London sky with monies Stable diffusion



Income-based valuations are used to determine the value of a business (or an asset in general), based on its expected future financial performance. This approach looks at the future cash flow that the asset generates or is expected to generate in the future and uses it to estimate its value after discounting it to today’s value. 

This kind of valuations are an important tool for both investors and business owners, as it provides a way to determine the worth of an investment based on its potential to generate income. In this article, we will explore the basics of income-based valuation, its advantages, and how it is applied in different scenarios.

Two of the main techniques used in income-based valuations are the discounted cash flow (DCF) method and the venture capital (VC) method. The discounted cash flow method involves projecting the future cash flows that an asset will generate, and then discounting those cash flows back to their present value using a discount rate, while the VC method takes into consideration the return that a Venture Capital needs to obtain if they decide to invest into the company.


The Discounted Cash Flow (DCF) technique can be applied to any projected stream of revenues (and the deriving cash flows) and therefore it can be applied to companies in a variety of situations, from listed companies to start-ups (ideally that are already generating revenues). The DCF method is one of our methods of choice when assessing and valuing companies and start-ups that already have some history of sales, as this creates a strong foundation for reliable projections. 

As the name suggests, the DCF method takes into consideration the cash flow of the company and discounts them by a specific rate, called the discount rate. The discount rate takes into account several factors, including the cost of money (i.e., the return required by an investor), the risk associated with the investment, and the opportunity cost of investing in the asset.

The discount rate is used to account for the time value of money (i.e. a dollar received in the future is worth less than a dollar received today) and it also reflects the opportunity cost of investing in the asset, as well as the risk that the future cash flows may not materialize as expected.

Once the future cash flows have been projected and discounted, they are summed to determine the present value of the business.


The difference between DCF with Long Term Growth and DCF with Multiples is in how these two methods calculate the Terminal Value (TV) of their forecasts. This value encapsulates the value of the cash flows beyond the forecasted period (i.e. the last year of your projections). 

The LTG assumes the cash flows beyond the projected ones will grow forever at a constant rate while the DCF with Multiples assumes the TV is equal to the exit value of the company based on industry multiples (in this sense, a DCF with multiples can be considered as both an Income and a Market-based valuation methodology).

Generally speaking, the DCF with Multiples is typical of the Private Equity sector, where companies are most often bought and sold between firms, while the DCF with LTG is typical of a publicly listed company.

London sky with monies Stable diffusion

Stable Diffusion: London Skyline with flying money in an abstract style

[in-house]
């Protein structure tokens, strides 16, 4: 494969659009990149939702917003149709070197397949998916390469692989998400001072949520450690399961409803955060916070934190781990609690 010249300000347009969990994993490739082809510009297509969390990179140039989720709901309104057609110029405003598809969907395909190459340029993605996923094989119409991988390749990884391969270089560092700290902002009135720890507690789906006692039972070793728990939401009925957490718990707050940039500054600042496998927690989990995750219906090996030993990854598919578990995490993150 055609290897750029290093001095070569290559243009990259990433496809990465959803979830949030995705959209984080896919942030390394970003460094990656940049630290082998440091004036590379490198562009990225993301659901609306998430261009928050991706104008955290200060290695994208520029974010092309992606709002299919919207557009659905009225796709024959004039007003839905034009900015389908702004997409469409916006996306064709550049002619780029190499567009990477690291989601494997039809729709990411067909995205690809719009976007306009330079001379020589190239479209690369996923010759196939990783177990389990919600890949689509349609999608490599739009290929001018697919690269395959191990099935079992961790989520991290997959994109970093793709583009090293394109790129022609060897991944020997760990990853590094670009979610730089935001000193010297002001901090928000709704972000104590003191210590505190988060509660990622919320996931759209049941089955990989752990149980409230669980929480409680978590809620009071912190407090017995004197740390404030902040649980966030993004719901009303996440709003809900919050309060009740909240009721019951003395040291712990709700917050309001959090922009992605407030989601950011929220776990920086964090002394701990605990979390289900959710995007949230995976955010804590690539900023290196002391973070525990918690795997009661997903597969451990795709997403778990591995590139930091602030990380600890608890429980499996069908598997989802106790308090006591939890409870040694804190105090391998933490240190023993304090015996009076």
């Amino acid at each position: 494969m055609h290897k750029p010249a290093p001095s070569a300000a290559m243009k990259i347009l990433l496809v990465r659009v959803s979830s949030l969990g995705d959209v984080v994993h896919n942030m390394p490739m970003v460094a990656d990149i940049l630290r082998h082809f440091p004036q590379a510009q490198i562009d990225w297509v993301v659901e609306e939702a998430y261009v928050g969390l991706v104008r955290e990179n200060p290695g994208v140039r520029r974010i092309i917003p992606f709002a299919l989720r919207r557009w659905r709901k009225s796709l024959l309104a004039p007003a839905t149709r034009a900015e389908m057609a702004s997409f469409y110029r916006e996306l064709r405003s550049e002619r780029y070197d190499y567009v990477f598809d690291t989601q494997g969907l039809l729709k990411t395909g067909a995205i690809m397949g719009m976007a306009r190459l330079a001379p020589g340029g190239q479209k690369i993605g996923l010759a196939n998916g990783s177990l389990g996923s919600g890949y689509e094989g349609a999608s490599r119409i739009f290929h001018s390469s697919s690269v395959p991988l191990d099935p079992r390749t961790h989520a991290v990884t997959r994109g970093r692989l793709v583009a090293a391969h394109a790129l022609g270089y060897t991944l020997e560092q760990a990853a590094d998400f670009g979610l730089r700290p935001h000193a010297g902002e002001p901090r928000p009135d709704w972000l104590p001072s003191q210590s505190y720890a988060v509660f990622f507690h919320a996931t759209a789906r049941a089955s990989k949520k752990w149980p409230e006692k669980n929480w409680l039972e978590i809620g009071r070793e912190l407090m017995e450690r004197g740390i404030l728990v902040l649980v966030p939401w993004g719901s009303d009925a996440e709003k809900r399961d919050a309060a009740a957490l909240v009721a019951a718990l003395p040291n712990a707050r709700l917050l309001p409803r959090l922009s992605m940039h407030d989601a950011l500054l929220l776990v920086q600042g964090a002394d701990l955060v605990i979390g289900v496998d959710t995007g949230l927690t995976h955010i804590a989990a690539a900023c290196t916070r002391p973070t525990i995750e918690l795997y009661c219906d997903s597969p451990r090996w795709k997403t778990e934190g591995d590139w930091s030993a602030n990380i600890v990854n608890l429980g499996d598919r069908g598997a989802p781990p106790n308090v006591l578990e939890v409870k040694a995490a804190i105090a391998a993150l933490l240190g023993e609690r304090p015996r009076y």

The venture capital method, on the other hand, is used to value early-stage companies and startups. It estimates the company’s value based on a multiple of its revenue or earnings. The multiple is determined based on the perceived level of risk and the growth potential of the company.

The VC method is one of the most common approaches when valuing start-ups. It all starts by figuring out the return that an investor wants, in order to deploy cash into a business. The company will have a valuation that is therefore consistent with a predetermined return at the exit. The potential exit value is derived from the specific EV/EBITDA multiple of the benchmarked market and the final valuation equals this exit value discounted by a required return on investment (ROI). This depends on a number of factors, including the startup’s stage of development, as well as the kind of investors that might invest in the company.

As this technique relies on a multiple in order to calculate the exit value, the VC method can also be considered a Market-Based method.

The return on investment will naturally be higher for early stage and riskier companies, lower for more mature and stable ones, and it is the minimum rate that will allow investors to have positive returns from portfolios where most companies fail and gains come from a selected few.

We use different ROI rates based on the stage of development of the company, assuming that companies at different levels of maturity will attract different investors with different risk tolerances. In particular, we use percentages that range from 50% to 25% returns according to several development stages. We use mainly 7 stages and we define them like this:

  • ​​Idea stage 
  • Proof Of Concept (POC) / Prototype / Minimum Viable Product (MVP) 
  • First production run 
  • First sales in 
  • Established sales with little penetration 
  • Established sales but capital intensive 
  • Established sales and still booming


In conclusion, income-based valuations are a crucial tool for investors and business owners in determining the value of an asset based on its expected financial performance. But they are not the only way to go.


Want to know more about how we blend many of these methodology into our Third Party Pre-Money Valuation? Check out our Valuation Report here.

London sky with monies Stable diffusion


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